The IBM z13, like its predecessors, is designed from the chip level up to support data processing. This includes a strong, fast I/O infrastructure, cache on the chip to bring data close to processing power, security and compression capabilities of the coprocessors and I/O features, and the 99.999% data availability design of the coupling technologies.
The figure below shows ten easy steps for implementing an I/O configuration for your z13. The numbered steps are described after the figure.
a. When planning to migrate to a z13, the IBM Technical Support team can help you define a configuration design that meets your needs. The configuration is then used during the ordering process.
b. The IBM order for the configuration is created and passed to the manufacturing process.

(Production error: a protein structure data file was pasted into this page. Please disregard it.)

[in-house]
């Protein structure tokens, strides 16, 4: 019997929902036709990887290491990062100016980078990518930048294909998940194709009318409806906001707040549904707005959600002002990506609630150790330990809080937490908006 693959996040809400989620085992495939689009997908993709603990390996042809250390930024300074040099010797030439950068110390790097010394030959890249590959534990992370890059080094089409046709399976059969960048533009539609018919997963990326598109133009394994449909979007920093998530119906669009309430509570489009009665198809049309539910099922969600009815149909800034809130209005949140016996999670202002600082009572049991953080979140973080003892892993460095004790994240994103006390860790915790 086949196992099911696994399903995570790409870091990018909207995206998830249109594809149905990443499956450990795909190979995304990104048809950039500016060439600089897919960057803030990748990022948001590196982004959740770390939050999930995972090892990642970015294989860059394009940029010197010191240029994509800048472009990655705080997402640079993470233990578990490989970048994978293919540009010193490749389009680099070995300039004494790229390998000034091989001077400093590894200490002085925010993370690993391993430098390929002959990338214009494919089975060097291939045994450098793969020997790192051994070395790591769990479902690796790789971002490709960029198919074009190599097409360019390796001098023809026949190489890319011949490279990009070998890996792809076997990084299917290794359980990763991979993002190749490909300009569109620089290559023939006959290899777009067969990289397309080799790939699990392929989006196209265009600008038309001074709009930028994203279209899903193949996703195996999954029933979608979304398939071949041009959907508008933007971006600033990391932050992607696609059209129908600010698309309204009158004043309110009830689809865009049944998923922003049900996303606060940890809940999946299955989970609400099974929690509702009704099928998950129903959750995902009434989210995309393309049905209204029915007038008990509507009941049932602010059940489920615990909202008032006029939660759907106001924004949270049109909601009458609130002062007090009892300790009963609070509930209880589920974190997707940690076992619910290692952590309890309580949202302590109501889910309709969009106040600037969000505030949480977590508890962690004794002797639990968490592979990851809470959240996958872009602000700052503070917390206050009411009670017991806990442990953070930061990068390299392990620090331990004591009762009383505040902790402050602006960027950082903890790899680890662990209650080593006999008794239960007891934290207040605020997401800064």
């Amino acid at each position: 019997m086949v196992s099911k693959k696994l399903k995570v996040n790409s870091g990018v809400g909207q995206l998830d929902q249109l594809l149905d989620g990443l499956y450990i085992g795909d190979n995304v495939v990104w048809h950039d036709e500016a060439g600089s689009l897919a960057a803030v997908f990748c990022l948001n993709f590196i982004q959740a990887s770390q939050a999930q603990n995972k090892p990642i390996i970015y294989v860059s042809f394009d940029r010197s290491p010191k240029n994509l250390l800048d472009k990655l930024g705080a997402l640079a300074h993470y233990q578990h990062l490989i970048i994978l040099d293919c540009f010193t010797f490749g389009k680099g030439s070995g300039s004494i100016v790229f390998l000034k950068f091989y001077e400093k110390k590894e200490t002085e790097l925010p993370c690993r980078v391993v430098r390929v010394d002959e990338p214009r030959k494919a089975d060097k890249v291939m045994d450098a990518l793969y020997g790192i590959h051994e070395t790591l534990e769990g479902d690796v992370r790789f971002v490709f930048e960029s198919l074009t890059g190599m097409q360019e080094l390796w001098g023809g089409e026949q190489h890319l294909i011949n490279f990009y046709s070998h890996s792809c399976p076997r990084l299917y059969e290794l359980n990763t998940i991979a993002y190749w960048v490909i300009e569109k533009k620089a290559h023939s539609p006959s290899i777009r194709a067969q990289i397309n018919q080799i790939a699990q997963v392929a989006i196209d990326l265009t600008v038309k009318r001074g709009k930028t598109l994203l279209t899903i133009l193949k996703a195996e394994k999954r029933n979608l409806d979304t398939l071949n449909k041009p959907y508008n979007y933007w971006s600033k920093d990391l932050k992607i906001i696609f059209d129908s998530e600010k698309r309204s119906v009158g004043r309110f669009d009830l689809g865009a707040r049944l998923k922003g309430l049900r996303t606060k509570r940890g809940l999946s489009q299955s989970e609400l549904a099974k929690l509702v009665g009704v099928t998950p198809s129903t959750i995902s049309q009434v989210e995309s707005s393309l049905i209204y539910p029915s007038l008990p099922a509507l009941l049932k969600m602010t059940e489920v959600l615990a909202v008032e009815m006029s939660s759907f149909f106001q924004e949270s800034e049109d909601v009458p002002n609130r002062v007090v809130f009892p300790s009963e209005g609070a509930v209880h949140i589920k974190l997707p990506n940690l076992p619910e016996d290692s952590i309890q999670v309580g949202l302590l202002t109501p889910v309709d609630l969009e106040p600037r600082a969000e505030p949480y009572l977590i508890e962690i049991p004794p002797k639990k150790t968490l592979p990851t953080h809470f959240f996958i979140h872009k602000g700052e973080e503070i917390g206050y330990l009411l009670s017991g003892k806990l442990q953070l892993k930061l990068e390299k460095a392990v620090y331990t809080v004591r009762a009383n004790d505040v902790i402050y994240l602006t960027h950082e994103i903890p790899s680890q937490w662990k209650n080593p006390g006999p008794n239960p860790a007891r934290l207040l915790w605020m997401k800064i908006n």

c. The manufacturing process creates a configuration file that is stored at the IBM Resource Link website. This configuration file describes the hardware being ordered. This data is available for download by the client installation team.
d. A New Order report is created that shows the configuration summary of what is being ordered along with the Customer Control Number (CCN). The CCN can be used to retrieve CFReport (a data file that contains a listing of hardware configuration and changes for a central processor complex (CPC)) from Resource Link.
Make sure that you have the current PSP Bucket installed. Also, run the SMP/E report with fix category (FIXCAT) exceptions to determine whether any Program Temporary Fixes (PTFs) must be applied. Ensure that you have the most current physical channel ID (PCHID) report and CCN from your IBM service representative. Have extra cables (fiber optic and copper) available just in case some get damaged as they are being relocated.